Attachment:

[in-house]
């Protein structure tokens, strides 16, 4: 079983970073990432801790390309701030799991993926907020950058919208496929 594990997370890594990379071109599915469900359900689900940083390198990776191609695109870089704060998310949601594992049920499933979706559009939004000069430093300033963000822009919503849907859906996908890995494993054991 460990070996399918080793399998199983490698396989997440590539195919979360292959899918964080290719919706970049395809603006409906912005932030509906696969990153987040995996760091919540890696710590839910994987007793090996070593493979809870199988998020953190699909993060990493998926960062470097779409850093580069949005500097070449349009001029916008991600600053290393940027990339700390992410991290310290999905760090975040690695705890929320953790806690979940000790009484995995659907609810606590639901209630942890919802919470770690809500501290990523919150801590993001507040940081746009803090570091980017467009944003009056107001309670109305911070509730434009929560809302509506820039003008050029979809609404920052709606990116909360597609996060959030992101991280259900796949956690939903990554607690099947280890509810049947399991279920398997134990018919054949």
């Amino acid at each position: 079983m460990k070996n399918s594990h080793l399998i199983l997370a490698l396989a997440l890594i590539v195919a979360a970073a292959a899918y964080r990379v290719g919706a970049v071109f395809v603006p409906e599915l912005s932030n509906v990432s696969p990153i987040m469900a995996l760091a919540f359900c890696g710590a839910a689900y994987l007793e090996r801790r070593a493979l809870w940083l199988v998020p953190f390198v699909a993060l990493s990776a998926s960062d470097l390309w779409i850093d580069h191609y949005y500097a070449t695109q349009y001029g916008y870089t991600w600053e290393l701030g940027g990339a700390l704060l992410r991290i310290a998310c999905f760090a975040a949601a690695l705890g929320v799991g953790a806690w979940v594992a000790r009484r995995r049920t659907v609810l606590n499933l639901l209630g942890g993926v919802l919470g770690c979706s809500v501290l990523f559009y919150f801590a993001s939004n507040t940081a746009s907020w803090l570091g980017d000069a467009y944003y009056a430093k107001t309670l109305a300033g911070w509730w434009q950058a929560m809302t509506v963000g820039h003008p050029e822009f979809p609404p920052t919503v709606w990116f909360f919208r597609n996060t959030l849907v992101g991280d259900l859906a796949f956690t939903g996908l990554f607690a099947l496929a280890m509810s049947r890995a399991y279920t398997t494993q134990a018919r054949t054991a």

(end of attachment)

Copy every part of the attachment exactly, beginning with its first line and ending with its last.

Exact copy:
[in-house]
């Protein structure tokens, strides 16, 4: 079983970073990432801790390309701030799991993926907020950058919208496929 594990997370890594990379071109599915469900359900689900940083390198990776191609695109870089704060998310949601594992049920499933979706559009939004000069430093300033963000822009919503849907859906996908890995494993054991 460990070996399918080793399998199983490698396989997440590539195919979360292959899918964080290719919706970049395809603006409906912005932030509906696969990153987040995996760091919540890696710590839910994987007793090996070593493979809870199988998020953190699909993060990493998926960062470097779409850093580069949005500097070449349009001029916008991600600053290393940027990339700390992410991290310290999905760090975040690695705890929320953790806690979940000790009484995995659907609810606590639901209630942890919802919470770690809500501290990523919150801590993001507040940081746009803090570091980017467009944003009056107001309670109305911070509730434009929560809302509506820039003008050029979809609404920052709606990116909360597609996060959030992101991280259900796949956690939903990554607690099947280890509810049947399991279920398997134990018919054949």
């Amino acid at each position: 079983m460990k070996n399918s594990h080793l399998i199983l997370a490698l396989a997440l890594i590539v195919a979360a970073a292959a899918y964080r990379v290719g919706a970049v071109f395809v603006p409906e599915l912005s932030n509906v990432s696969p990153i987040m469900a995996l760091a919540f359900c890696g710590a839910a689900y994987l007793e090996r801790r070593a493979l809870w940083l199988v998020p953190f390198v699909a993060l990493s990776a998926s960062d470097l390309w779409i850093d580069h191609y949005y500097a070449t695109q349009y001029g916008y870089t991600w600053e290393l701030g940027g990339a700390l704060l992410r991290i310290a998310c999905f760090a975040a949601a690695l705890g929320v799991g953790a806690w979940v594992a000790r009484r995995r049920t659907v609810l606590n499933l639901l209630g942890g993926v919802l919470g770690c979706s809500v501290l990523f559009y919150f801590a993001s939004n507040t940081a746009s907020w803090l570091g980017d000069a467009y944003y009056a430093k107001t309670l109305a300033g911070w509730w434009q950058a929560m809302t509506v963000g820039h003008p050029e822009f979809p609404p920052t919503v709606w990116f909360f919208r597609n996060t959030l849907v992101g991280d259900l859906a796949f956690t939903g996908l990554f607690a099947l496929a280890m509810s049947r890995a399991y279920t398997t494993q134990a018919r054949t054991a």